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Blog category: Tours
12th Sep 2014
Written by Ben Robinson
Many volunteers are able to spend just one day in Addis at the beginning or end of their stay in Ethiopia. Here Ben, a previous volunteer, outlines his recommendations of where to eat and what do with that day. One option in Addis is to stay at Leya Hotel, and these recommendations are written from there.Click to expand
Breakfast – Sunbird Cafe
“Go out onto the main road outside Bole Mini and cross over the road. Turn right heading back towards the airport and go past the NOC petrol station. Just past here almost on the roundabout you will find Sunbird Cafe on the left. Its on the ground floor and has big glass windows and the name is massive so you can’t really miss it. Both the fatira and pancakes are good here as are most things on the menu.
Lunch – Taitu Hotel
For lunch go to the Taitu Hotel between 12 and 2.30pm. It’s situated in Piassa and is very well-known so you can always ask people. Get the vegan buffet as it’s a nice mix of Ethiopian and Italian style food. The hotel is also the oldest in Addis Ababa (and probably Ethiopia) and is a very charming and beautiful building. Also a good, comfortable place to stay, though not as inexpensive as some other hotels. If staying the evening in Addis, check out the ‘Jazzamba Lounge’ Jazz club, which is attached to the Taitu Hotel and is a fantastic place to catch some amazing local music – funky jazz, classical Ethiopian folk and more.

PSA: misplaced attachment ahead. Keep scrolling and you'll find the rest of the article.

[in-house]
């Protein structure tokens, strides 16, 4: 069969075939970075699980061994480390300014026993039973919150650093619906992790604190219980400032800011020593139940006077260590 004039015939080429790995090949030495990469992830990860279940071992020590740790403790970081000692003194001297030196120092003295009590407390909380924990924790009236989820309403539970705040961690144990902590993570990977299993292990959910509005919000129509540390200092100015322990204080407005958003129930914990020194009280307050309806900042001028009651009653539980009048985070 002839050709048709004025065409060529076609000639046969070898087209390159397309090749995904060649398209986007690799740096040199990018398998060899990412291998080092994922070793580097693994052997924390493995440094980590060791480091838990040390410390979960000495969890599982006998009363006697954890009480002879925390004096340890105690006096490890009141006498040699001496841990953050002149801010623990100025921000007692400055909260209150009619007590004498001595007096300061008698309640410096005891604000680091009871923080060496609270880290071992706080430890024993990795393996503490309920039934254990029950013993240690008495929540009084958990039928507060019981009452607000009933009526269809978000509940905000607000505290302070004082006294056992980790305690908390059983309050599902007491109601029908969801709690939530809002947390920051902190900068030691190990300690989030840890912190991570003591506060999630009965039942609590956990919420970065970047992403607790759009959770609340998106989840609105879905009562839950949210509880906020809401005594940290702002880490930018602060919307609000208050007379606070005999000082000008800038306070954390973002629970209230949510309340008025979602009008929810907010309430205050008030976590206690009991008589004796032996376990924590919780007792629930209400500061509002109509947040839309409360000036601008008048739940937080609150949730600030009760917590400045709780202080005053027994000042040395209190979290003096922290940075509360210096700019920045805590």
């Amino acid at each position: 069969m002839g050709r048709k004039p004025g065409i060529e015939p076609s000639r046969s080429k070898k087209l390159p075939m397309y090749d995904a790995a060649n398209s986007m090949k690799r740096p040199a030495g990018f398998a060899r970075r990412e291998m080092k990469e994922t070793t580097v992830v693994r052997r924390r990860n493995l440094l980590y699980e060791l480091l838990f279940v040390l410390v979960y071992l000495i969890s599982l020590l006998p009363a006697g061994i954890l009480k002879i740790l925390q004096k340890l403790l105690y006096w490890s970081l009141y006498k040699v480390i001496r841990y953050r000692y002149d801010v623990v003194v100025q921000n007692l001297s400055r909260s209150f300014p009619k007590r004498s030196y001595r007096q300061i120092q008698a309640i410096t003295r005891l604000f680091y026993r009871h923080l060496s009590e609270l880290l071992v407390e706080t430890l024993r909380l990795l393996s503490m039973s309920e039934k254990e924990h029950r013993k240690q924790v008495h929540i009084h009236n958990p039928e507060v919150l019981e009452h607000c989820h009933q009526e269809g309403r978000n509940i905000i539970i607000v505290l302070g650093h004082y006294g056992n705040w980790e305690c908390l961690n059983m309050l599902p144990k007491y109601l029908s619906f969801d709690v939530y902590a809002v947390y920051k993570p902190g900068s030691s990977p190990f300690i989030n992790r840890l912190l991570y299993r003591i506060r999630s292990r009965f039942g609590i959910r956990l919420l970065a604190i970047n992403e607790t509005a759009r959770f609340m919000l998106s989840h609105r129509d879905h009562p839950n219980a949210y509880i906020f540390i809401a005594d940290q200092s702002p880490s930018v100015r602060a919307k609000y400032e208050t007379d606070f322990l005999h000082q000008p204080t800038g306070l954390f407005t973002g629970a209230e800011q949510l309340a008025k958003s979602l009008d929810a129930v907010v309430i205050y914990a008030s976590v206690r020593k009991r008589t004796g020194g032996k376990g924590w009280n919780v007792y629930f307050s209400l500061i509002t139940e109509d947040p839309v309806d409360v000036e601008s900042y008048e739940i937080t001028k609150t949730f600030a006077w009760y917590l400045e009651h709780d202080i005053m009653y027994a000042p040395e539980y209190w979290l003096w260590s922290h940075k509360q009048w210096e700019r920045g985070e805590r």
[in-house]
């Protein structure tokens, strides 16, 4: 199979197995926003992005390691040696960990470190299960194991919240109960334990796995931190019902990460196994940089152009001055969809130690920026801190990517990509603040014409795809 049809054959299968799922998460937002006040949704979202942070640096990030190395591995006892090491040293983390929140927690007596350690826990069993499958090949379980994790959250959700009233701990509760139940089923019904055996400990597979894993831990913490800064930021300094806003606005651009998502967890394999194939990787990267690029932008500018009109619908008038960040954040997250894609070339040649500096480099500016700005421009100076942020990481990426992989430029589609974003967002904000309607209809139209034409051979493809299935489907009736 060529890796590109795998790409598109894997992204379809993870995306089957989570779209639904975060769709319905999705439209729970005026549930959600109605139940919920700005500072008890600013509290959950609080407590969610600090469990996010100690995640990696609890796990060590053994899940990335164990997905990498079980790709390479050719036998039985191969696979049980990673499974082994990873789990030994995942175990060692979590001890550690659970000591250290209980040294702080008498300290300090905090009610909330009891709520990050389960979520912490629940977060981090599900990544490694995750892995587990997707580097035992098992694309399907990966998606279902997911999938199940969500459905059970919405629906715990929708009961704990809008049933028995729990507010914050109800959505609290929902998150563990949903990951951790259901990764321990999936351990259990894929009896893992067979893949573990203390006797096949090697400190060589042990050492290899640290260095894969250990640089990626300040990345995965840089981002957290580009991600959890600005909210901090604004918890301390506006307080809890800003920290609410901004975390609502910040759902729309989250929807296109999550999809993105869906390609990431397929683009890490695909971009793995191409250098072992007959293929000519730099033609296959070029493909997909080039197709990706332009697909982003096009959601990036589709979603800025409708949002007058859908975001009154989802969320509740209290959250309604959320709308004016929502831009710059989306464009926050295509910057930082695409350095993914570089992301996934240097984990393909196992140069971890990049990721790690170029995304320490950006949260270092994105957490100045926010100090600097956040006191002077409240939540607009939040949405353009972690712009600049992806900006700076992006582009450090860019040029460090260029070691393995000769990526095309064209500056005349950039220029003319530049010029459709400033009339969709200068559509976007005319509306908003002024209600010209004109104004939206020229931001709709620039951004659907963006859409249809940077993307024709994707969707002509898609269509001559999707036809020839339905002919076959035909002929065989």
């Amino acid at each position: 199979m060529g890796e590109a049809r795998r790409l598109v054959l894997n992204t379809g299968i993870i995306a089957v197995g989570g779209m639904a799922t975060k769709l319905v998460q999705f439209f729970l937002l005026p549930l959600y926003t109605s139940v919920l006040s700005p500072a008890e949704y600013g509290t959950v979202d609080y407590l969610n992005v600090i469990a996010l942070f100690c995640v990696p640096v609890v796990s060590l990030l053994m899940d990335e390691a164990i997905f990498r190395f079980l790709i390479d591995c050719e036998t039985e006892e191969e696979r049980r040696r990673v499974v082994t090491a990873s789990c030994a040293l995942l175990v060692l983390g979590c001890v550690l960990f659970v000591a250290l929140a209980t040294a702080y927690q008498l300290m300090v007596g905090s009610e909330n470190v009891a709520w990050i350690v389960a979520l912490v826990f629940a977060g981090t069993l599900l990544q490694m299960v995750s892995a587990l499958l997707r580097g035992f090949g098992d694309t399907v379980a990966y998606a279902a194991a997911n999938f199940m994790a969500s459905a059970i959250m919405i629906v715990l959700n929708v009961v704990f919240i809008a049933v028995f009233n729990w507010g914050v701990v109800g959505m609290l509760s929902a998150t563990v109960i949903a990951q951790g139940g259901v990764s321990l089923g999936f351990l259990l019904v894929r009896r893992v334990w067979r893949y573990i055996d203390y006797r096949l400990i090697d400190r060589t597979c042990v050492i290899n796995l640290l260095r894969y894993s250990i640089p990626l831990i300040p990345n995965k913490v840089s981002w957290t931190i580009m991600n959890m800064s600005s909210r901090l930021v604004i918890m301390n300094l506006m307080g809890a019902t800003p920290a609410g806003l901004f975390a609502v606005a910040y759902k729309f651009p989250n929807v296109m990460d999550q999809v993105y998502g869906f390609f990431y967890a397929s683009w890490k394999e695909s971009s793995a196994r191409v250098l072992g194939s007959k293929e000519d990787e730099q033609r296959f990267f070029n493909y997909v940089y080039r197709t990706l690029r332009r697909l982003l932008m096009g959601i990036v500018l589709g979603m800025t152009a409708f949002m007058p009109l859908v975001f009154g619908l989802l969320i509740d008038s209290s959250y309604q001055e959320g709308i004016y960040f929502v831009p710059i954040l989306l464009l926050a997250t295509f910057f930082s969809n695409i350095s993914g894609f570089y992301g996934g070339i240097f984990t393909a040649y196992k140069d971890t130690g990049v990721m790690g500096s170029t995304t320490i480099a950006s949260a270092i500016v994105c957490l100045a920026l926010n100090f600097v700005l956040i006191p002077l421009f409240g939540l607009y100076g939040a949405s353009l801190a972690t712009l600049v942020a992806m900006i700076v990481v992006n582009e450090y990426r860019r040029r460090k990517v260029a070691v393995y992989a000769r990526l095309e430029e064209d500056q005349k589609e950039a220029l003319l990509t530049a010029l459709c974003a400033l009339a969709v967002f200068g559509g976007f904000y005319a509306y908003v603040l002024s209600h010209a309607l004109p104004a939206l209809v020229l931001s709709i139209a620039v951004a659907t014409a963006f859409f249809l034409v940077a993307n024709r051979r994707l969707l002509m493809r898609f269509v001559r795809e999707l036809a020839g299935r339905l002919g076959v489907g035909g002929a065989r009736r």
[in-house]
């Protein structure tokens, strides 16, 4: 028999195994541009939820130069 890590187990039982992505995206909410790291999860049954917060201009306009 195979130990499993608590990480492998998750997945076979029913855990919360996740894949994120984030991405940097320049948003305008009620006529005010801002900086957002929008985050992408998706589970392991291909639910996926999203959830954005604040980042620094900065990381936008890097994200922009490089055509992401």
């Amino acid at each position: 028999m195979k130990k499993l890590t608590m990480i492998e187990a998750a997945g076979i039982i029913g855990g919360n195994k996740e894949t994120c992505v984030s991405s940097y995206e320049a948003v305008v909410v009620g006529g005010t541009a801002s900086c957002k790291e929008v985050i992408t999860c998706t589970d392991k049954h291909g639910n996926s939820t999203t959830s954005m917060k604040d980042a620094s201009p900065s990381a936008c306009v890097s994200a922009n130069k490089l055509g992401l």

Dinner – Lime Tree Cafe
From the hotel go back onto the main road outside Bole Mini and stay on this side of the road and turn left. Walk for about 5-10 minutes, you will go past Kaldis Coffee, Friendship Supermarket, Parisien Bakery, and lots of cafe’s in buildings set back from the road. Once you are past all of these you will see a 3/4 storey glass building set-back from the road with a sort of car park down below. There is also a large Zemen Bank building to the left. You go down the ramps to the car park and into the glass building. There is a hotel lobby on the ground floor on the right. Lime Tree is on the second floor, and there is a cocktail bar on the first floor and Kiriftu Diplomat restaurant in the building as well.
Things to do –
Red Terror Museum:
If you were to do one thing in Addis this should be it. It’s a small museum about the oppressive Derg regime. No entrance fee, only donations (we donated 50 birr each). To get there go out onto the main road and cross over to the other side and flag down a blue and white minibus. All buses should go to ‘Stadium’ but you can always just check my simply asking ‘Stadium’. Take the bus all the way until it pulls into the chaotic ‘bus station’. The bus costs 3 birr.
Stadium is the central bus station and you can get anywhere in the city from here, so if in doubt just get a bus back to Stadium and go from there.
The bus station is essentially on Meskel Square which is the central square in the city – its worth climbing up the steps for a bit of a view of the city. To find the Red Terror Museum walk through Meskel Square to the opposite end to which the minibuses parked and back up the main road (stay on the same side of the road) that you came down for a couple of minutes. You will go past a cafe and then you will see the museum.